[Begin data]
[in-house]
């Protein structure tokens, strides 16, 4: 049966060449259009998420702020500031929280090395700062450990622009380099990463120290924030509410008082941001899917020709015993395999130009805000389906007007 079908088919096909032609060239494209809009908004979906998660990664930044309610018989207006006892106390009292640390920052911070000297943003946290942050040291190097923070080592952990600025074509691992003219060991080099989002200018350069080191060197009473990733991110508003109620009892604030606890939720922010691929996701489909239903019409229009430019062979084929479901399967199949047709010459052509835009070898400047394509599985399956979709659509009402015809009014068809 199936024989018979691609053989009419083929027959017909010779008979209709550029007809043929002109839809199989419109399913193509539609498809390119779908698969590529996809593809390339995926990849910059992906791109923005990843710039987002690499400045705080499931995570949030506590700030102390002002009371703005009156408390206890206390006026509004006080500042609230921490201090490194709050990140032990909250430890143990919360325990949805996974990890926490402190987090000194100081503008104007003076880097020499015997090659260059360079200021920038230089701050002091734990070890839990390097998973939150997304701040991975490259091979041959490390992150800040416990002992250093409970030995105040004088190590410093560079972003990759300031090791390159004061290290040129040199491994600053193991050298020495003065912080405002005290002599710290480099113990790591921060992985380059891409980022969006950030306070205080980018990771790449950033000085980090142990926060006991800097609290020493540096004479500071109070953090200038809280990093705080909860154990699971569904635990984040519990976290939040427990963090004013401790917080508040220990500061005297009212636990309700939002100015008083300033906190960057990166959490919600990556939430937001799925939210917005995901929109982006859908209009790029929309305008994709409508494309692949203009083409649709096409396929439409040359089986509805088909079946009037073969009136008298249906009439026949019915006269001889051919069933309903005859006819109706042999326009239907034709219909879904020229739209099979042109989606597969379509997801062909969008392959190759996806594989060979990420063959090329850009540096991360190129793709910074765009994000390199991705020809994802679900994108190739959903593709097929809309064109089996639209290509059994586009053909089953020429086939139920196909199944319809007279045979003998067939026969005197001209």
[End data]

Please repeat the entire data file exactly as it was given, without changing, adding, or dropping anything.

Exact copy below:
[in-house]
């Protein structure tokens, strides 16, 4: 049966060449259009998420702020500031929280090395700062450990622009380099990463120290924030509410008082941001899917020709015993395999130009805000389906007007 079908088919096909032609060239494209809009908004979906998660990664930044309610018989207006006892106390009292640390920052911070000297943003946290942050040291190097923070080592952990600025074509691992003219060991080099989002200018350069080191060197009473990733991110508003109620009892604030606890939720922010691929996701489909239903019409229009430019062979084929479901399967199949047709010459052509835009070898400047394509599985399956979709659509009402015809009014068809 199936024989018979691609053989009419083929027959017909010779008979209709550029007809043929002109839809199989419109399913193509539609498809390119779908698969590529996809593809390339995926990849910059992906791109923005990843710039987002690499400045705080499931995570949030506590700030102390002002009371703005009156408390206890206390006026509004006080500042609230921490201090490194709050990140032990909250430890143990919360325990949805996974990890926490402190987090000194100081503008104007003076880097020499015997090659260059360079200021920038230089701050002091734990070890839990390097998973939150997304701040991975490259091979041959490390992150800040416990002992250093409970030995105040004088190590410093560079972003990759300031090791390159004061290290040129040199491994600053193991050298020495003065912080405002005290002599710290480099113990790591921060992985380059891409980022969006950030306070205080980018990771790449950033000085980090142990926060006991800097609290020493540096004479500071109070953090200038809280990093705080909860154990699971569904635990984040519990976290939040427990963090004013401790917080508040220990500061005297009212636990309700939002100015008083300033906190960057990166959490919600990556939430937001799925939210917005995901929109982006859908209009790029929309305008994709409508494309692949203009083409649709096409396929439409040359089986509805088909079946009037073969009136008298249906009439026949019915006269001889051919069933309903005859006819109706042999326009239907034709219909879904020229739209099979042109989606597969379509997801062909969008392959190759996806594989060979990420063959090329850009540096991360190129793709910074765009994000390199991705020809994802679900994108190739959903593709097929809309064109089996639209290509059994586009053909089953020429086939139920196909199944319809007279045979003998067939026969005197001209």